The Mobile Treasury – Fact or Fiction, Freedom or Fear?
by Mike Burn, Client ACCESS Product Executive, Treasury Services, EMEA, J.P. Morgan
“There’s an app for that…”
The development of tools and software for treasury professionals could be described as a slow evolution, rather than a revolution. Whilst those tools may have migrated from offline to online over recent years, they have still shared the same constraint: tethering the user to a desktop or laptop and thus hindering their mobility.
Trends that occur in the consumer space are inclined to eventually move to the corporate arena. But is that true of the trend towards mobile and could treasury professionals do all they need from such a device, anytime, anywhere?
Some would argue that treasury processes are dependent on the display of high volumes of data across spreadsheets and thus mobile with comparatively small screens is not conducive. Similarly, they might also argue that security is an immense concern. Mobile technology is relatively new, and so unproven from a security perspective.
These are two valid concerns for consideration. From an informational standpoint, one could suggest that mobile tools are perfectly adequate and it’s just a matter of adjusting to a new routine. Just as many content providers on the internet are adjusting to the reality of a huge trend towards consuming that content using mobile devices, so banks and third-party providers in the treasury space will adjust too. Data can be displayed quickly and elegantly in an app, and if the drill-down through that data is fast, intuitive and clear, then detail can quickly be found, even if it isn’t all displayed at once as users are accustomed to with spreadsheets.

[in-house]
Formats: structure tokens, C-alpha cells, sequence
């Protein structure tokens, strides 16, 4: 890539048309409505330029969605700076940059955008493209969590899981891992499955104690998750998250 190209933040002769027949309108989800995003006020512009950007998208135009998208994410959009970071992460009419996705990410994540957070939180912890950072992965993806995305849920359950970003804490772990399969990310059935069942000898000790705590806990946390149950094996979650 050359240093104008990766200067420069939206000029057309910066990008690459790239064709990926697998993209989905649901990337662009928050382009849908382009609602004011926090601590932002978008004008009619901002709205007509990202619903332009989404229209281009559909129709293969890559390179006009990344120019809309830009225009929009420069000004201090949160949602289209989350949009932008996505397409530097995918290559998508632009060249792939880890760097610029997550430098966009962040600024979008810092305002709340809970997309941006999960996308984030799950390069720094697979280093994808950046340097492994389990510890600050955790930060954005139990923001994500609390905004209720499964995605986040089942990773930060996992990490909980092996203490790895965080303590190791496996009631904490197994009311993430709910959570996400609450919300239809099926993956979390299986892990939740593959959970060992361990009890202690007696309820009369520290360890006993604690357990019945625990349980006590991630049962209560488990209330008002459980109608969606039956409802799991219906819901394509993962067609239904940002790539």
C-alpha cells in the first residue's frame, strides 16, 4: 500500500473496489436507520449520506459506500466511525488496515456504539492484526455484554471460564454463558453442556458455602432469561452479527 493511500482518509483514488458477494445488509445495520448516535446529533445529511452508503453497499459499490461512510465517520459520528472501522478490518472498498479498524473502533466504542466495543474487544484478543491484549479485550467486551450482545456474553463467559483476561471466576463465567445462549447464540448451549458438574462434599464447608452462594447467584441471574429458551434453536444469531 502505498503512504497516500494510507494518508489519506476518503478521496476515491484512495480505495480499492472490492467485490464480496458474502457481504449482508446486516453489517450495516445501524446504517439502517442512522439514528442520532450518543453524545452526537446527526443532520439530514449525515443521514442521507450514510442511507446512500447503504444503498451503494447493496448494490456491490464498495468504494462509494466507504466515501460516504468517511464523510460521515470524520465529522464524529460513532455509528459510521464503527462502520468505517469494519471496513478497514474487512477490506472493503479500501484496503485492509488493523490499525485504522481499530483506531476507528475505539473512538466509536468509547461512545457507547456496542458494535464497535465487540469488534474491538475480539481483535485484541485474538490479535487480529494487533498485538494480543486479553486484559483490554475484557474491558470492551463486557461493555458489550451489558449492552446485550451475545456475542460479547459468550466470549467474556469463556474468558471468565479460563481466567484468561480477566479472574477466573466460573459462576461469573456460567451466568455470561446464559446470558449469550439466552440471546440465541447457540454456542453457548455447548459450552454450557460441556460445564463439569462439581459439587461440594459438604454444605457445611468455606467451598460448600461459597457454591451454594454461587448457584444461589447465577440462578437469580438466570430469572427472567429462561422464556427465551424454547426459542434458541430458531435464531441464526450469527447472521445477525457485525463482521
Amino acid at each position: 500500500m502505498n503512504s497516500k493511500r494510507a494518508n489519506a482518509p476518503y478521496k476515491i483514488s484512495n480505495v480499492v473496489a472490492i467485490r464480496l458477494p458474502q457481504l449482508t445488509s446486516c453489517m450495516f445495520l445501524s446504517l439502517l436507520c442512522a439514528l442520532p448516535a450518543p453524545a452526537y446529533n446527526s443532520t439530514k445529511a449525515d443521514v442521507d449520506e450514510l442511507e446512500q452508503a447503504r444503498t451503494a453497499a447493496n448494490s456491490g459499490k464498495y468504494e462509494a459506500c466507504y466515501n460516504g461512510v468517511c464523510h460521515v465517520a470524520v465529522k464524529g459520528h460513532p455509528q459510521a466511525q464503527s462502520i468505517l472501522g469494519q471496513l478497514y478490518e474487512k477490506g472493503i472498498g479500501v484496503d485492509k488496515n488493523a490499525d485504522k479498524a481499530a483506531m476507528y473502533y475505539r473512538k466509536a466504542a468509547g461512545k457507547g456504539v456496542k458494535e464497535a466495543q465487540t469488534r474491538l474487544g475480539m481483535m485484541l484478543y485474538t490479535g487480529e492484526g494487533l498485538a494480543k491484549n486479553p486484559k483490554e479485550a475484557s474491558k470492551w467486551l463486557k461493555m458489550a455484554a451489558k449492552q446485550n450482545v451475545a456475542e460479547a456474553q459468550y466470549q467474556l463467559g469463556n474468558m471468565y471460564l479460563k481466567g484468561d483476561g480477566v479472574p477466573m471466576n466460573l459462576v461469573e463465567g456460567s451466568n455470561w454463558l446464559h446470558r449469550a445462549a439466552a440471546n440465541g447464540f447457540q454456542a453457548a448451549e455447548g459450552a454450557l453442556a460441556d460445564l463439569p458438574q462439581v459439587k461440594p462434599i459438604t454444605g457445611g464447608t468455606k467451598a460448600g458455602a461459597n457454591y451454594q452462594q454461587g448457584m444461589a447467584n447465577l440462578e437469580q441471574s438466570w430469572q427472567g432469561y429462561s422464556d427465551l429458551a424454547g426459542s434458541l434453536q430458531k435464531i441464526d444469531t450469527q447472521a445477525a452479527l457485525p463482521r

In particular, the key data that many treasurers want to rapidly see when they log on to any internet banking software, or treasury management system, is the view of their cash position, and what that is in aggregate, by currency, by bank, by country, by legal entity and so forth. All of that information, and more, can be provided quickly on a mobile device, and then those crucial investments or borrowing decisions can be made on the basis of that information. In fact, the ‘Quick Decision’ feature of J.P. Morgan’s current ACCESS mobile app provides just that functionality today.
Given the current economic environment, knowing a company’s cash position at any point in time, to manage risk is absolutely crucial. For a treasurer to be able to obtain that information any time on a mobile device, as well as on a desktop or laptop, is a significant benefit. Think of it as a contingency channel, for example, if the internet service provider to your office is down, you could still receive your balances on your smart phone or tablet.
The migration to mobile seems to me somewhat inevitable, and so the right question should be; “How do we make it as secure as, or even more secure than online desktop portals?” It is also important to realise that whether using an app, or a browser application on a mobile device, it is essentially accessing the internet so it is misleading to think of it differently in that respect. However, one thing for sure is that a mobile device is even more likely to get lost or stolen than a laptop or desktop.